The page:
matters relevant to the Australian community, including general rules and measures, but which affect Aboriginal and Torres Strait Islander peoples differently—
a key word—
to other member for the Australian community.
Could you please just tell us what some of these matters are?
Senator Cash, with the greatest of respect, you repeatedly seem to not come to grips with what the Voice is about. The Voice is about giving our First Peoples, our Aboriginal and Torres Strait Islander peoples, an opportunity to have a say on matters that affect them. You seem to want to keep constraining or seeking limits around the types of things the Voice can make representations on, how they will be dealt with, who will be on there. The point of this exercise is to actually empower Aboriginal and Torres Strait Islander people to make recommendations to government, rather than having the same top-down approach that governments of both persuasions have engaged in for dozens of years, with the evidence being before us in the lower educational attainment, lower health outcomes, higher incarceration, poorer housing, all those other quite shameful statistics that disproportionately affect Aboriginal and Torres Strait Islander peoples.
So I'm not going to get into the game of trying to constrain this and narrow it down. This government has confidence in Aboriginal and Torres Strait Islander peoples to be able to prioritise their work, to be able to run the Voice effectively, to be able to work out for themselves what are the priority issues, what are matters specific to Aboriginal and Torres Strait Islander people. They don't need me to tell on that. With respect, they don't need you to tell them that. They don't need me to tell them what are the issues that affect Aboriginal and Torres Strait Islander peoples differently to other people in the Australian community. I reckon they've got the smarts to be able to work that out for themselves, and I think we should listen to them.
That would be the small problem: if they get it wrong, what is the process by which a court will determine whether a measure affects Aboriginal and Torres Strait Islander people differently? What is the process the court is going to utilise?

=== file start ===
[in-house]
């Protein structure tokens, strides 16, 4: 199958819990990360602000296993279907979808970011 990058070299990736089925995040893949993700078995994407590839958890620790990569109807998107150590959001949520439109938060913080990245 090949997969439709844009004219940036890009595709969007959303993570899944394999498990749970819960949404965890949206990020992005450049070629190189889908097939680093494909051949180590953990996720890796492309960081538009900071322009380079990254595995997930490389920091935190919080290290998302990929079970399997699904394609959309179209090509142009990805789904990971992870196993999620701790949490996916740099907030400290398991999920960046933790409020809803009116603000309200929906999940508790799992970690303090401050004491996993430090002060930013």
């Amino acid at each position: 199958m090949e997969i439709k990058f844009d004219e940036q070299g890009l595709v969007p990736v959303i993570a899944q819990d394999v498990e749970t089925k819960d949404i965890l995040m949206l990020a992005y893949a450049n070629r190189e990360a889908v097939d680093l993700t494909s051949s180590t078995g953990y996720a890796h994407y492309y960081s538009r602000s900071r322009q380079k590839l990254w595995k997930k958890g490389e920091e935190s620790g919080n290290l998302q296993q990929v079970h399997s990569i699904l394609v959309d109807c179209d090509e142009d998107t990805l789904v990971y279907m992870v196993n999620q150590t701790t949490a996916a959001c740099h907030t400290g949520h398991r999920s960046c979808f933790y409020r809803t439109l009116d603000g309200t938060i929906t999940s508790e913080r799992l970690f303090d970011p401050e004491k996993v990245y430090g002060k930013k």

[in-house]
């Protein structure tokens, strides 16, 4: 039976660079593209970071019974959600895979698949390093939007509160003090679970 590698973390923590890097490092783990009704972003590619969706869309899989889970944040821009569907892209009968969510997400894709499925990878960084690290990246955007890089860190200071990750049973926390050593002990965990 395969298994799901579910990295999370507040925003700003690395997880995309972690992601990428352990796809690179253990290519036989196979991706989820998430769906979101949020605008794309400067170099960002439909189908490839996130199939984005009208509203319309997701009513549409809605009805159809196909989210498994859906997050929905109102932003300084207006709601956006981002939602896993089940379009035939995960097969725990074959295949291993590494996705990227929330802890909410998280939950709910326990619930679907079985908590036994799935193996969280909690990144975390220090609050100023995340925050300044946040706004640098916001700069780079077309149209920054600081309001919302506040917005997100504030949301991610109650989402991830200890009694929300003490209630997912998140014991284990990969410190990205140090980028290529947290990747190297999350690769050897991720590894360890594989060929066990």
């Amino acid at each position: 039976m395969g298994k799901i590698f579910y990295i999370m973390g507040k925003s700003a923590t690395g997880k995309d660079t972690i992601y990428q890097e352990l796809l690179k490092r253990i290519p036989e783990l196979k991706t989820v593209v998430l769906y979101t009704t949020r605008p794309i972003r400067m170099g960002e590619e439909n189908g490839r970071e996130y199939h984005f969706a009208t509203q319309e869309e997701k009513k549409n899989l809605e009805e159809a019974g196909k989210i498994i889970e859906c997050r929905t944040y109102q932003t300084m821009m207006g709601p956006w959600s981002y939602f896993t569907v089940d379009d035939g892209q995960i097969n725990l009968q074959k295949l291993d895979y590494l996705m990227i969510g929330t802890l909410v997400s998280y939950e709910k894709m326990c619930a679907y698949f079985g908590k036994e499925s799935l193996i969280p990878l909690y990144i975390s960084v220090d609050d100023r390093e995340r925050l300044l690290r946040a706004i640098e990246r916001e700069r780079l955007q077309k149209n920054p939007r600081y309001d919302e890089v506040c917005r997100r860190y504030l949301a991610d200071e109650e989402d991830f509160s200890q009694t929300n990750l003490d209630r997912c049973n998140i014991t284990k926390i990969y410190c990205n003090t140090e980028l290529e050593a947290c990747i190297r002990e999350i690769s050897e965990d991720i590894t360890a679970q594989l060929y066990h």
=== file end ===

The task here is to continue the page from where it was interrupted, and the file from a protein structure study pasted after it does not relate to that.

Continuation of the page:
Minister, I suspect that if it ever did get to a court, the court would do what it does in every other matter. That is to interpret the legislation with the assistance of the explanatory memorandum. So I have nothing further to add to my answers.
Senator, I want to understand more around what you have been saying about the Voice empowering people. With the Voice up and running, who is going to be disempowered by the Voice? I mentioned earlier in my speech that I travelled last week to Uluru and met with a few of the old people out there. They'd travelled a long way to go to the place that they are responsible for—old men who were quite sick with chest infections and that kind of stuff, normal stuff in winter. I'm interested in hearing what matters the Voice would likely be looking at, because I'm want to understand how consistent it is with matters that trouble them, given how far away they are and given some of the very specific issues that affect them. I understand the Calma-Langton report proposes that there might be two representatives, one male and one female, from every state and territory, as well as a remote representative, but 'remote' in Central Australia, down the bottom towards Uluru, is very different to 'remote' in the Top End or over in Arnhem Land. I want to understand: would matters of culture be deferred to the Voice, or would that be left to traditional owners who have the cultural authority to make decisions about that?
I'm sure what you heard there would be very valuable feedback, and I look forward to hearing some of it. One of the design principles of the Voice, which is in the booklet, is that the Voice will work alongside existing organisations and traditional structures, so the Voice would respect the work of existing organisations.
As you know, Senator Liddle—I think you were part of the joint select committee and heard all of the evidence—it will be a matter for the parliament to make laws with respect to matters relating to the Voice, including its composition, functions, powers and procedures. But the design principles set out what this government's intentions are as to how the Voice would work, particularly in terms of working alongside existing organisations and traditional structures.
In travelling to talk to me about how disturbed they were about their misrepresentation, it cost them to get there. Will they be able to ask the Voice about issues related to the cost of living—petrol or diesel is well over $2 there—or do they have to defer that to the Voice?
Again, it would be up to the Voice to decide what matters it makes representations on, as long as they are 'matters relating to Aboriginal and Torres Strait Islander peoples'—that's the wording of the constitutional provision. As I said, the explanatory memorandum makes it clear that that would include matters specific to Aboriginal and Torres Strait Islander peoples, so if the issues that you're raising are specific to Aboriginal and Torres Strait Islander peoples, or if they are matters relevant to the Australian community but impact and affect Aboriginal and Torres Strait Islander peoples differently to other members of the Australian community, then that would be something that the Voice could provide representations on. But that's a matter for the Voice.